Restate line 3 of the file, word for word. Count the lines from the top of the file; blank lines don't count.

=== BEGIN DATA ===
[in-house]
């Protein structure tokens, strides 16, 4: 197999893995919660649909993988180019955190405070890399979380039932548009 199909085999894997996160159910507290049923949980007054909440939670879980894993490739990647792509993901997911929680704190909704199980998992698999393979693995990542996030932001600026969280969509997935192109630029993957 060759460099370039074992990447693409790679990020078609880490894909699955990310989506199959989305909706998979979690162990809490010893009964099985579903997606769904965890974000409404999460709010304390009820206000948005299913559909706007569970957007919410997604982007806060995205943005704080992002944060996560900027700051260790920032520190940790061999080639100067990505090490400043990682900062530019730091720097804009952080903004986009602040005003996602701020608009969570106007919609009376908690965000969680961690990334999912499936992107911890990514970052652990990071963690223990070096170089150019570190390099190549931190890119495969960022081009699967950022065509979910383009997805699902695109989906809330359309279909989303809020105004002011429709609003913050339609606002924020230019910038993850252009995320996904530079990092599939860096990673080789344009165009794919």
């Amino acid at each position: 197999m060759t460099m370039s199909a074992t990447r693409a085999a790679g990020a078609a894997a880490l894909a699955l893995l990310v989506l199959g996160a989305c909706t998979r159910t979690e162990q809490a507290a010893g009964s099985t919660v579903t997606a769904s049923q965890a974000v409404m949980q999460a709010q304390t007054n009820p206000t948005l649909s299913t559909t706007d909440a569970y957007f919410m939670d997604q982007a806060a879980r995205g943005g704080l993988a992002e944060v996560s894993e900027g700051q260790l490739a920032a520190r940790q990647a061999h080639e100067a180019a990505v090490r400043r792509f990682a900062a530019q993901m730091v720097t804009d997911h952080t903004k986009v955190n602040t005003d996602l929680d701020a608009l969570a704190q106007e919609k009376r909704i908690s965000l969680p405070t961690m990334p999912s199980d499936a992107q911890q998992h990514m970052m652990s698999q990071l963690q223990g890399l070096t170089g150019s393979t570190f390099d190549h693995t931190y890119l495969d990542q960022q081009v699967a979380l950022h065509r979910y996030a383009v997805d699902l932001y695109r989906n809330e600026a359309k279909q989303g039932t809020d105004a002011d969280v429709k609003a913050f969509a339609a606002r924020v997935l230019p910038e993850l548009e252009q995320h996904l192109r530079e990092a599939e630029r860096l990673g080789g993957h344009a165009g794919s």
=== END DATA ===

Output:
């Amino acid at each position: 197999m060759t460099m370039s199909a074992t990447r693409a085999a790679g990020a078609a894997a880490l894909a699955l893995l990310v989506l199959g996160a989305c909706t998979r159910t979690e162990q809490a507290a010893g009964s099985t919660v579903t997606a769904s049923q965890a974000v409404m949980q999460a709010q304390t007054n009820p206000t948005l649909s299913t559909t706007d909440a569970y957007f919410m939670d997604q982007a806060a879980r995205g943005g704080l993988a992002e944060v996560s894993e900027g700051q260790l490739a920032a520190r940790q990647a061999h080639e100067a180019a990505v090490r400043r792509f990682a900062a530019q993901m730091v720097t804009d997911h952080t903004k986009v955190n602040t005003d996602l929680d701020a608009l969570a704190q106007e919609k009376r909704i908690s965000l969680p405070t961690m990334p999912s199980d499936a992107q911890q998992h990514m970052m652990s698999q990071l963690q223990g890399l070096t170089g150019s393979t570190f390099d190549h693995t931190y890119l495969d990542q960022q081009v699967a979380l950022h065509r979910y996030a383009v997805d699902l932001y695109r989906n809330e600026a359309k279909q989303g039932t809020d105004a002011d969280v429709k609003a913050f969509a339609a606002r924020v997935l230019p910038e993850l548009e252009q995320h996904l192109r530079e990092a599939e630029r860096l990673g080789g993957h344009a165009g794919s």